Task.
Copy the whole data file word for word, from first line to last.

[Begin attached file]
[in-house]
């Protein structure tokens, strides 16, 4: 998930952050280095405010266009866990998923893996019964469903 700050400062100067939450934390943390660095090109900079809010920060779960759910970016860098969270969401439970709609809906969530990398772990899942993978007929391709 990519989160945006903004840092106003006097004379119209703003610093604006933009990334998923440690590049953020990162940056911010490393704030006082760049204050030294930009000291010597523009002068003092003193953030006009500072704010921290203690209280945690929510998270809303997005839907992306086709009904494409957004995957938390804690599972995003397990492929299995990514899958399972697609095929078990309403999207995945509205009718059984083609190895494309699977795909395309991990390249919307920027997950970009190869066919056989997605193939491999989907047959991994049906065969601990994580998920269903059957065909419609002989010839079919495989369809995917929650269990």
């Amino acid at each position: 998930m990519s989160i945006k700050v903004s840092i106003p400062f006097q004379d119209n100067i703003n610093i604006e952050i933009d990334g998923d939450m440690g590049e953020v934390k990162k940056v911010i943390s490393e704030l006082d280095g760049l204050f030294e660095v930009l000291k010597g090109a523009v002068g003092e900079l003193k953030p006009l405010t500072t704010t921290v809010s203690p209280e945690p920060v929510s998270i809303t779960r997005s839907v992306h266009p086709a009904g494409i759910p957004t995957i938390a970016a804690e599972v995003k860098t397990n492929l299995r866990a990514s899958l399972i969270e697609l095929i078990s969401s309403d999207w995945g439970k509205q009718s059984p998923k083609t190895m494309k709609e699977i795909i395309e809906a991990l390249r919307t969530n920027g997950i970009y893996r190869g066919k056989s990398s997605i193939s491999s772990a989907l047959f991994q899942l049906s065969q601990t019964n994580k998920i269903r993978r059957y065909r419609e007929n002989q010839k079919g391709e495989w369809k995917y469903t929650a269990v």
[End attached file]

[in-house]
């Protein structure tokens, strides 16, 4: 998930952050280095405010266009866990998923893996019964469903 700050400062100067939450934390943390660095090109900079809010920060779960759910970016860098969270969401439970709609809906969530990398772990899942993978007929391709 990519989160945006903004840092106003006097004379119209703003610093604006933009990334998923440690590049953020990162940056911010490393704030006082760049204050030294930009000291010597523009002068003092003193953030006009500072704010921290203690209280945690929510998270809303997005839907992306086709009904494409957004995957938390804690599972995003397990492929299995990514899958399972697609095929078990309403999207995945509205009718059984083609190895494309699977795909395309991990390249919307920027997950970009190869066919056989997605193939491999989907047959991994049906065969601990994580998920269903059957065909419609002989010839079919495989369809995917929650269990």
């Amino acid at each position: 998930m990519s989160i945006k700050v903004s840092i106003p400062f006097q004379d119209n100067i703003n610093i604006e952050i933009d990334g998923d939450m440690g590049e953020v934390k990162k940056v911010i943390s490393e704030l006082d280095g760049l204050f030294e660095v930009l000291k010597g090109a523009v002068g003092e900079l003193k953030p006009l405010t500072t704010t921290v809010s203690p209280e945690p920060v929510s998270i809303t779960r997005s839907v992306h266009p086709a009904g494409i759910p957004t995957i938390a970016a804690e599972v995003k860098t397990n492929l299995r866990a990514s899958l399972i969270e697609l095929i078990s969401s309403d999207w995945g439970k509205q009718s059984p998923k083609t190895m494309k709609e699977i795909i395309e809906a991990l390249r919307t969530n920027g997950i970009y893996r190869g066919k056989s990398s997605i193939s491999s772990a989907l047959f991994q899942l049906s065969q601990t019964n994580k998920i269903r993978r059957y065909r419609e007929n002989q010839k079919g391709e495989w369809k995917y469903t929650a269990v």